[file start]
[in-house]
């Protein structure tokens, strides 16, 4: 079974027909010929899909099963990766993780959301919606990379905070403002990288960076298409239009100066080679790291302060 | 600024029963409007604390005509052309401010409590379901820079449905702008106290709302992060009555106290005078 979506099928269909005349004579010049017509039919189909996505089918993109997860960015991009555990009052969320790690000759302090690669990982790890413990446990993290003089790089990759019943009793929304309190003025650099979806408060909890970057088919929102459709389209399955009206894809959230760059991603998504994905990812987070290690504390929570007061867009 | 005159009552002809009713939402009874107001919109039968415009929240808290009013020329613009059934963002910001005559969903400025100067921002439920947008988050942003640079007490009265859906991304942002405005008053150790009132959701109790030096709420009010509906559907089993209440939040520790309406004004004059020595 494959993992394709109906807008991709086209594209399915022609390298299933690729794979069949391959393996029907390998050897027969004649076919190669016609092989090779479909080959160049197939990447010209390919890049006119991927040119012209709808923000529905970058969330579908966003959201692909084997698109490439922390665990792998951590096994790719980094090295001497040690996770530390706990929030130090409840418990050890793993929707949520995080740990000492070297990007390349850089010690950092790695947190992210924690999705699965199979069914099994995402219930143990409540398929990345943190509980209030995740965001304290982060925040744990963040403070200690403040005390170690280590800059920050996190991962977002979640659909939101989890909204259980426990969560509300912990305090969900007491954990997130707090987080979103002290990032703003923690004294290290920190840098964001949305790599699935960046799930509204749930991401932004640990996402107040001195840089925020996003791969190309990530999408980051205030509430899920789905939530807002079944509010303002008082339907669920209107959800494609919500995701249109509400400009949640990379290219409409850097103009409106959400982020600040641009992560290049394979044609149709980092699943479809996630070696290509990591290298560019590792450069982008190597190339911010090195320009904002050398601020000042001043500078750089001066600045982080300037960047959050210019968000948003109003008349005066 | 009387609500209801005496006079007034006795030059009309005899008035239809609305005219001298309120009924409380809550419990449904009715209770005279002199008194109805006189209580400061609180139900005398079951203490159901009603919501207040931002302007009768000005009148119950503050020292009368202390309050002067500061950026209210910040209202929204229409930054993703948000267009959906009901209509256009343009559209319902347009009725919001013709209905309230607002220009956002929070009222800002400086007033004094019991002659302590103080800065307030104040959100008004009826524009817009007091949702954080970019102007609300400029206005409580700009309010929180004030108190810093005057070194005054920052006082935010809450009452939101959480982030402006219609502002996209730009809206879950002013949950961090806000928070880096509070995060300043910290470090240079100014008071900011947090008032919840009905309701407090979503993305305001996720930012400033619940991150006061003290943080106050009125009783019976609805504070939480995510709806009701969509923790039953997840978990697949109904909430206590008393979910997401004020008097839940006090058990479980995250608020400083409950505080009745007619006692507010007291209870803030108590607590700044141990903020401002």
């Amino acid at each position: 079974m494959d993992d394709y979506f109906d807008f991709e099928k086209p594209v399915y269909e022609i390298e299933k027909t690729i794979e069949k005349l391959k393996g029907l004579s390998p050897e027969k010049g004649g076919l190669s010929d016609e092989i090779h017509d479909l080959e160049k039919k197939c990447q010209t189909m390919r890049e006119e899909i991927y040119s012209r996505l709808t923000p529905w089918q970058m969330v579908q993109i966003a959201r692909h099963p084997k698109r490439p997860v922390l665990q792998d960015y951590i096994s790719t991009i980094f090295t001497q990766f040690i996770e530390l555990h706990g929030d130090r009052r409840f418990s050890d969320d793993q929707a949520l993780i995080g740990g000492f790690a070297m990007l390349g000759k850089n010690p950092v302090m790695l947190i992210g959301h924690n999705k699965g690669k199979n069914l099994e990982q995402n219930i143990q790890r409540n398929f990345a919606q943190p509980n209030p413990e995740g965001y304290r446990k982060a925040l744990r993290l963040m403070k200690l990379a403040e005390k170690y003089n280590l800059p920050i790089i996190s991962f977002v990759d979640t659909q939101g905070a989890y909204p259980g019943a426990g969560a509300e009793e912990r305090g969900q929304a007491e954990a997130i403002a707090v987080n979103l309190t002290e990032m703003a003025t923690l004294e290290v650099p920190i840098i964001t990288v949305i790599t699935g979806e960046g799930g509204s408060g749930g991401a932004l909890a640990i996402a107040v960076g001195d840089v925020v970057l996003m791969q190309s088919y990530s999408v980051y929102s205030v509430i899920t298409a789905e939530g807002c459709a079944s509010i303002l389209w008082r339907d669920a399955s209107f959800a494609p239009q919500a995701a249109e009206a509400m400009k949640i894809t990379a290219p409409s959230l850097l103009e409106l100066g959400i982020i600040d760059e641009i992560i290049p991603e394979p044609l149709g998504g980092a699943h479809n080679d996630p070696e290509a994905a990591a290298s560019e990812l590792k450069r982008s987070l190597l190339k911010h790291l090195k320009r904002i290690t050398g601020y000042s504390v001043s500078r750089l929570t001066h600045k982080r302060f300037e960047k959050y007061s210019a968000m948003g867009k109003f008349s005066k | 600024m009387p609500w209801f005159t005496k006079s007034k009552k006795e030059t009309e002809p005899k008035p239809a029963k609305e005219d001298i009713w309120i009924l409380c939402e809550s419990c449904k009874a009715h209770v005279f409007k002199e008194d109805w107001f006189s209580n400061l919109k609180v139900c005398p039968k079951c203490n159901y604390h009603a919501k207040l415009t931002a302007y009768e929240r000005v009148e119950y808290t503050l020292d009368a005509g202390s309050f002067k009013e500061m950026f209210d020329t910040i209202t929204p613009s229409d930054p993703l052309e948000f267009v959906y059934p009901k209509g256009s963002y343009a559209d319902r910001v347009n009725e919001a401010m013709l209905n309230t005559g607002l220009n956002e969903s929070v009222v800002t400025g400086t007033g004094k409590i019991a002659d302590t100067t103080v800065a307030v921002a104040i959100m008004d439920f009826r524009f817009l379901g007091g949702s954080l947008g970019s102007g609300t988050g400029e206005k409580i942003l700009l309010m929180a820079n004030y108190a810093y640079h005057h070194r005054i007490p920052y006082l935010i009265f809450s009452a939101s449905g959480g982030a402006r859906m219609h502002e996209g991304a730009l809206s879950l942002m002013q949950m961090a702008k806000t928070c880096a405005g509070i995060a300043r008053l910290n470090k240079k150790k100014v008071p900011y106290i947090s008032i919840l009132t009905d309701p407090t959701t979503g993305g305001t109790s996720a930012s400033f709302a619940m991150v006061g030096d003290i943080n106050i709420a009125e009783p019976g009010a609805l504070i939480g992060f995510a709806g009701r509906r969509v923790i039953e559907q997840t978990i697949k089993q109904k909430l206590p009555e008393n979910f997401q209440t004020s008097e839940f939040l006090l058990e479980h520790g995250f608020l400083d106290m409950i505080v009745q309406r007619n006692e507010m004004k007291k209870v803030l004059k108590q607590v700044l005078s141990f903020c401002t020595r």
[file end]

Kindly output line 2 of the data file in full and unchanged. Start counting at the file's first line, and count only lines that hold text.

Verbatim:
């Protein structure tokens, strides 16, 4: 079974027909010929899909099963990766993780959301919606990379905070403002990288960076298409239009100066080679790291302060 | 600024029963409007604390005509052309401010409590379901820079449905702008106290709302992060009555106290005078 979506099928269909005349004579010049017509039919189909996505089918993109997860960015991009555990009052969320790690000759302090690669990982790890413990446990993290003089790089990759019943009793929304309190003025650099979806408060909890970057088919929102459709389209399955009206894809959230760059991603998504994905990812987070290690504390929570007061867009 | 005159009552002809009713939402009874107001919109039968415009929240808290009013020329613009059934963002910001005559969903400025100067921002439920947008988050942003640079007490009265859906991304942002405005008053150790009132959701109790030096709420009010509906559907089993209440939040520790309406004004004059020595 494959993992394709109906807008991709086209594209399915022609390298299933690729794979069949391959393996029907390998050897027969004649076919190669016609092989090779479909080959160049197939990447010209390919890049006119991927040119012209709808923000529905970058969330579908966003959201692909084997698109490439922390665990792998951590096994790719980094090295001497040690996770530390706990929030130090409840418990050890793993929707949520995080740990000492070297990007390349850089010690950092790695947190992210924690999705699965199979069914099994995402219930143990409540398929990345943190509980209030995740965001304290982060925040744990963040403070200690403040005390170690280590800059920050996190991962977002979640659909939101989890909204259980426990969560509300912990305090969900007491954990997130707090987080979103002290990032703003923690004294290290920190840098964001949305790599699935960046799930509204749930991401932004640990996402107040001195840089925020996003791969190309990530999408980051205030509430899920789905939530807002079944509010303002008082339907669920209107959800494609919500995701249109509400400009949640990379290219409409850097103009409106959400982020600040641009992560290049394979044609149709980092699943479809996630070696290509990591290298560019590792450069982008190597190339911010090195320009904002050398601020000042001043500078750089001066600045982080300037960047959050210019968000948003109003008349005066 | 009387609500209801005496006079007034006795030059009309005899008035239809609305005219001298309120009924409380809550419990449904009715209770005279002199008194109805006189209580400061609180139900005398079951203490159901009603919501207040931002302007009768000005009148119950503050020292009368202390309050002067500061950026209210910040209202929204229409930054993703948000267009959906009901209509256009343009559209319902347009009725919001013709209905309230607002220009956002929070009222800002400086007033004094019991002659302590103080800065307030104040959100008004009826524009817009007091949702954080970019102007609300400029206005409580700009309010929180004030108190810093005057070194005054920052006082935010809450009452939101959480982030402006219609502002996209730009809206879950002013949950961090806000928070880096509070995060300043910290470090240079100014008071900011947090008032919840009905309701407090979503993305305001996720930012400033619940991150006061003290943080106050009125009783019976609805504070939480995510709806009701969509923790039953997840978990697949109904909430206590008393979910997401004020008097839940006090058990479980995250608020400083409950505080009745007619006692507010007291209870803030108590607590700044141990903020401002």